Airfield and Aircraft are Ready to Deport Unwanted Migrants to Rwanda, Insists UK PM Sunak

Getty Images / Collage

The British government has booked charter planes to carry unwanted migrants to Africa and has an airfield on standby, it says, but acknowledges the first flights are still three months away at best and Brexit leader Nigel Farage casts doubt on whether a single migrant will be removed at all.

The delayed and delayed-again Rwanda Bill, meant to deter illegal migration by sending those who arrive in the United Kingdom improperly to Africa returns to Parliament today. First mooted by the Conservative government of Boris Johnson over two years ago, it has limped from block and tackle by its left-wing, pro-open borders opponents ever since, including being struck down by the upper house earlier this month.

The constant throwing back and forth of the bill between the two chambers this year has been described as ‘Parliamentary ping-pong’, but Prime Minister Sunak has vowed that will now end, and the bill creating a legal environment permitting the government to deport large numbers of migrants to its partner nation, Rwanda, will be made law this week. Indeed, Sunak said on Friday that Parliament “will sit there and vote until its done”, and restrictions on how long the House can sit have been suspended, meaning Parliament is likely to be working long into tonight and into tomorrow morning.

Speaking in advance of tonight’s vote Prime Minister Sunak — despite all his failures otherwise — absolutely promised action, and that soon the United Kingdom would be deterring illegal immigration by sending those irregular arrivals to Rwanda, whose government will be paid by British taxpayers to give them new lives in its own territory.

The Prime Minister claimed: “No more prevarication, no more delay… No ifs, no buts, these flights are going to Rwanda… these flights will go, come what may. No foreign court will stop us from getting flights off”, and moved to promise swift action. Saying civil servants to process cases, courts, and judges have all been lined up to make sure deportations go ahead quickly, Sunak emphasised that even aircraft had been readied.

He said on Monday: “Staring from the moment that the bill passes, we will begin the process of removing those identified for the first flight… we will physically remove people and to do that I can confirm that we’ve put an airfield on standby, booked commercial charter planes for specific slots”.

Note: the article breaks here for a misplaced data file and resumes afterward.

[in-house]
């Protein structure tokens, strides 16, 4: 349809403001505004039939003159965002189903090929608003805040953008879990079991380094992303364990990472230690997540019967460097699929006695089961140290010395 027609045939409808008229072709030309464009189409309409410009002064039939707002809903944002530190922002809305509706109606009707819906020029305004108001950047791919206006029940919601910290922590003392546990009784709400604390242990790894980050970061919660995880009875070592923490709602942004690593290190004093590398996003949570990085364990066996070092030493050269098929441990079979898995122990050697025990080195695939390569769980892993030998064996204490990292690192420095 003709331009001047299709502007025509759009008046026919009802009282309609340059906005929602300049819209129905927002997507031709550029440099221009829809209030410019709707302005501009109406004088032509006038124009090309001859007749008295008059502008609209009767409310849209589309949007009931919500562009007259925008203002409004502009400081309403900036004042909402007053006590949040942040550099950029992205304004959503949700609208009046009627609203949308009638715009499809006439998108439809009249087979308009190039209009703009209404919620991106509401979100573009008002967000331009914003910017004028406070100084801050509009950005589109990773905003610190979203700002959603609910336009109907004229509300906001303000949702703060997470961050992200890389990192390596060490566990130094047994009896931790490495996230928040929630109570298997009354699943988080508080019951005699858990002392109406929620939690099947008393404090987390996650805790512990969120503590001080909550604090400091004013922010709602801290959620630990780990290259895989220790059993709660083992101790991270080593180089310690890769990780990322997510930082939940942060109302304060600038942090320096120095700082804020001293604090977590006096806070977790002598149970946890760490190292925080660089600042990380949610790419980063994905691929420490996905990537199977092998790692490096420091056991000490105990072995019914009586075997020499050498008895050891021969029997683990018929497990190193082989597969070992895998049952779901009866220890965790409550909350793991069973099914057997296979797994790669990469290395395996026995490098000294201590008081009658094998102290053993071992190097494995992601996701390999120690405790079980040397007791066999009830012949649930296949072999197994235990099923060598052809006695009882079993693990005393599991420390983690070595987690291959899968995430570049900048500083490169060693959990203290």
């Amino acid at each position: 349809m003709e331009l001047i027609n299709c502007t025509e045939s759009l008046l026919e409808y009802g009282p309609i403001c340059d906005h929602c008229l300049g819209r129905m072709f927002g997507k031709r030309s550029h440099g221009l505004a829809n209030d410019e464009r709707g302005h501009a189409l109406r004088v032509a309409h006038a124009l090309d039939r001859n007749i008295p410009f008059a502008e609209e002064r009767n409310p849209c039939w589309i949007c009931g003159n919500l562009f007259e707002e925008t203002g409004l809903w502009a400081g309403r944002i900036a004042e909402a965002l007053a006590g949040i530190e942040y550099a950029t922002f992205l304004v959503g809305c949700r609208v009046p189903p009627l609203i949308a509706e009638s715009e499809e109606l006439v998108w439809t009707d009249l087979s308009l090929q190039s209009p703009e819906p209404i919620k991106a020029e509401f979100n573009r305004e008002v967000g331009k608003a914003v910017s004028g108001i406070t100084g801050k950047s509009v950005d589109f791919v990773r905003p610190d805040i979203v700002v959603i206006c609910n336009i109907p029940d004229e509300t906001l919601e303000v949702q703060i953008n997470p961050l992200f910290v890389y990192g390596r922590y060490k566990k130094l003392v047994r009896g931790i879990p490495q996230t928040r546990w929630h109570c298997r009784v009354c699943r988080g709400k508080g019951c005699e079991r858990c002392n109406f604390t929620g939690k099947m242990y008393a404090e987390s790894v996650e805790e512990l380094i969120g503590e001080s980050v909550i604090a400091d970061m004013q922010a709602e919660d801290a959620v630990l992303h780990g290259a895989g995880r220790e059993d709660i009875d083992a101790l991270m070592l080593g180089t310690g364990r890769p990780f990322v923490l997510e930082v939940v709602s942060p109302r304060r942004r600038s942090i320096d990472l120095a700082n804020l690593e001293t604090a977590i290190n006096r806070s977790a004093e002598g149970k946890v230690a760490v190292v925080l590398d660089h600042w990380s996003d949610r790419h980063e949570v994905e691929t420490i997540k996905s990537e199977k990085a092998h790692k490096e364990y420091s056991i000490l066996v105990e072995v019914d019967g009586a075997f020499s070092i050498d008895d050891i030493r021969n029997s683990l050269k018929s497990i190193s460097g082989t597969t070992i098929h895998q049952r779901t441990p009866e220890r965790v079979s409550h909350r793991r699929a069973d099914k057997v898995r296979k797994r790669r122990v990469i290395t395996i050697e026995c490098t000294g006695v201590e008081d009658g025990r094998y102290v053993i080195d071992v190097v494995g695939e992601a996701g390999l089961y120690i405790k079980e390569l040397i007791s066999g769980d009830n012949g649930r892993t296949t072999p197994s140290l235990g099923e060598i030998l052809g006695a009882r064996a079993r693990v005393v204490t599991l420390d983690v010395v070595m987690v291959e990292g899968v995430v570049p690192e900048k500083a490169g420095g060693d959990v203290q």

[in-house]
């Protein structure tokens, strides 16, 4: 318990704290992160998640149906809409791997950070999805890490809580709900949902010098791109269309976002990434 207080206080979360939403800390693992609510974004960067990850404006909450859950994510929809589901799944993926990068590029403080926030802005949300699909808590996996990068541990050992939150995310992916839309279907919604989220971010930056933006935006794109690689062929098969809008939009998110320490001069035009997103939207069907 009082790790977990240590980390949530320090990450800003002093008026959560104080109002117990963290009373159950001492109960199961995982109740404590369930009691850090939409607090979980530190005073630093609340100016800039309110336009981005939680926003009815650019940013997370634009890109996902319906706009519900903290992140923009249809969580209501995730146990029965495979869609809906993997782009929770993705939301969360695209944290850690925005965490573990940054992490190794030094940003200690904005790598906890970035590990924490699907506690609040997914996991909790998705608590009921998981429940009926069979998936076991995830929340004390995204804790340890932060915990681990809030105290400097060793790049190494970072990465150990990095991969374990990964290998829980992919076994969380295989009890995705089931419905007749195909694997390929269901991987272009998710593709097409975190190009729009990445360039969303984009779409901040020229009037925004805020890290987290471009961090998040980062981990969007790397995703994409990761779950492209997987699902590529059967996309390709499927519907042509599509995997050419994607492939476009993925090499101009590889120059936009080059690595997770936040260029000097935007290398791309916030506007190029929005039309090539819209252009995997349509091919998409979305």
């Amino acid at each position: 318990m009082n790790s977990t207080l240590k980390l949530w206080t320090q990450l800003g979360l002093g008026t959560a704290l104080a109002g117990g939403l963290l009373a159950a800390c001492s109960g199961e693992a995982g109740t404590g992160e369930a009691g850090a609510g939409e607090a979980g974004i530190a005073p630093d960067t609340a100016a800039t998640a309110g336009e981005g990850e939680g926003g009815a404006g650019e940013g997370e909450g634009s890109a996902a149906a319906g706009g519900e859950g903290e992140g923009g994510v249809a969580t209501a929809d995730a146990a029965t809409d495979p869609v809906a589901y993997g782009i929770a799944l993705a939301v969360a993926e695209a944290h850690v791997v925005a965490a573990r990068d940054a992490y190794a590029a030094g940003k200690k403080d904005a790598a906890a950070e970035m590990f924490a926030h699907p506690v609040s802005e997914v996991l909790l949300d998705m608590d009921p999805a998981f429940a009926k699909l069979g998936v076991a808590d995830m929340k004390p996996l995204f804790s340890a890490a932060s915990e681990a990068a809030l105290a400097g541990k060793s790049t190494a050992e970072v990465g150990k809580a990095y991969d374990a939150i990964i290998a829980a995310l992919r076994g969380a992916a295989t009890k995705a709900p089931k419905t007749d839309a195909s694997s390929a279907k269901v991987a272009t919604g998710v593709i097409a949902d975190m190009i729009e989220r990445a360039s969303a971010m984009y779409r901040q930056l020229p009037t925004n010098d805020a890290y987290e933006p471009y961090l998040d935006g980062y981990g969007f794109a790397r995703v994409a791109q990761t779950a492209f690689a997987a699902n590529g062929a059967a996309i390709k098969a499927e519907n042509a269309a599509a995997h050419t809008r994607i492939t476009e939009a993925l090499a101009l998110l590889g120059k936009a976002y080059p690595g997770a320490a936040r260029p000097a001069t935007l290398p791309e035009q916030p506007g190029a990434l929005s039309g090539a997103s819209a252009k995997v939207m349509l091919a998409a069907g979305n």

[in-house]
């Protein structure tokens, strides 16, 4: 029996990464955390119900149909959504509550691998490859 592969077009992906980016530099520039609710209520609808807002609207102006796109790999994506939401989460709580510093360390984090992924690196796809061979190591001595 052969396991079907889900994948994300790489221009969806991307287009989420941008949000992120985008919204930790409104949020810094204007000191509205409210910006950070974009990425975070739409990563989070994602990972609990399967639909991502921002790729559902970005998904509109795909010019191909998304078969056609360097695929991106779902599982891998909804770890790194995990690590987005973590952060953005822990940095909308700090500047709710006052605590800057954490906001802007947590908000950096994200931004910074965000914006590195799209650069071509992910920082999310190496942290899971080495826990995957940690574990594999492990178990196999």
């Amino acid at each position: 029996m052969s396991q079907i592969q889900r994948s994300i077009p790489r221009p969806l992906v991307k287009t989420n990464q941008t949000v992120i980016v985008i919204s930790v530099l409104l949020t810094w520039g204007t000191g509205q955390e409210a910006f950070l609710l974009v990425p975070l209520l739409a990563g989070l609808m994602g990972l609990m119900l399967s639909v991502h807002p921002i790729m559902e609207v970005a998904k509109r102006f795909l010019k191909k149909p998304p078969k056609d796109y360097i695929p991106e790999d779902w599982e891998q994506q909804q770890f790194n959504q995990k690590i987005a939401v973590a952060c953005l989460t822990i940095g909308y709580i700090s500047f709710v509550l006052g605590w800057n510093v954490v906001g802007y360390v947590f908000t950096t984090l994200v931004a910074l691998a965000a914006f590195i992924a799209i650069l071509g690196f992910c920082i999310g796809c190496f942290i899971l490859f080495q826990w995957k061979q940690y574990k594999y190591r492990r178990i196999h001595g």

He promised: “Relentless, continual process of successfully and permanently removing people to Rwanda with a regular rhythm of multiple flights every month over the summer and beyond until the boats are stopped.” In terms of the scale of the operation, the Prime Minister continued: “This is one of the more complex operational endeavours the Home Office has carried out, but we are ready, plans are in place. And these flights will go, come what may. No foreign court will stop us from getting flights off.”

Yet despite the apparently urgent language, Sunak acknowledged the first removal flights wouldn’t be for “ten to 12 weeks” after the bill became law, blaming the Labour Party opposition for holding up progress on the bill. Sunak had previously promised deportation flights by the Spring of 2024 — the first Rwanda flight carrying just seven migrants having failed to take off in June 2022 over a legal challenge — now his timetable looks like Summer instead.

Brexit leader Nigel Farage reflected on the rhetoric and said for all the big talk, the world hadn’t fundamentally changed and it remained the case that Britain is still subject to the Human Rights Act 1998, which “took the ECHR and put it into British law”. The tougher talk from Sunak only fuelled public expectations, Farage said, which would mean greater disappointment from the public when it failed.

He told GB News: “Do I believe that in ten to 12 weeks there will be planes taking off with significant numbers of migrants onboard? No I don’t… I promise you, not a single person is going to Rwanda. This is a complete charade. And the tougher he talks, the more he raises the rhetoric, the more public disappointment there will be.”

The rhetoric is familiar, well worn, and has scant evidence of having been worked on in the past, Farage reflected, noting former Prime Ministers David Cameron, Theresa May, and Boris Johnson all said “if you come here illegally you won’t be able to stay”.

Nevertheless, Sunak himself continues to claim the Rwanda plan will stop illegal migration to the United Kingdom by breaking the chain of incentives and destroying the business model of the “callous, sophisticated, and global criminal gangs who care nothing for the lives they risk in unseaworthy dinghies”. He said such deterrence had worked before, including for Albanian migrants to the UK and with Australia’s wildly successful turn-back-the-boats policy.

A key plank of the anti-Rwanda plan movement has been asserting that Rwanda is not a proper place to move migrants to Britain, because it is not a safe place to live. The British government denies this, saying the nation has made great strides since the well-known genocide and the persistent insistence that Rwanda is unsafe is evidence of left-wing racism against Africans.

Indeed, British government Foreign Office minister Andrew Mitchell has said not only is Rwanda safe, it is in fact safer than being in crime-stricken Britain. A curious boast given the governing Conservatives have been in charge of the United Kingdom for 14 years now and responsible for law and order — even if London itself has a left-wing mayor and consequently left-wing-led policing — but nevertheless Mitchell said Rwanda had made “remarkable steps”.

He said: “It is a safe country. And indeed, if you look at the statistics, Kigali is arguably safer than London.”



Please let us know if you're having issues with commenting.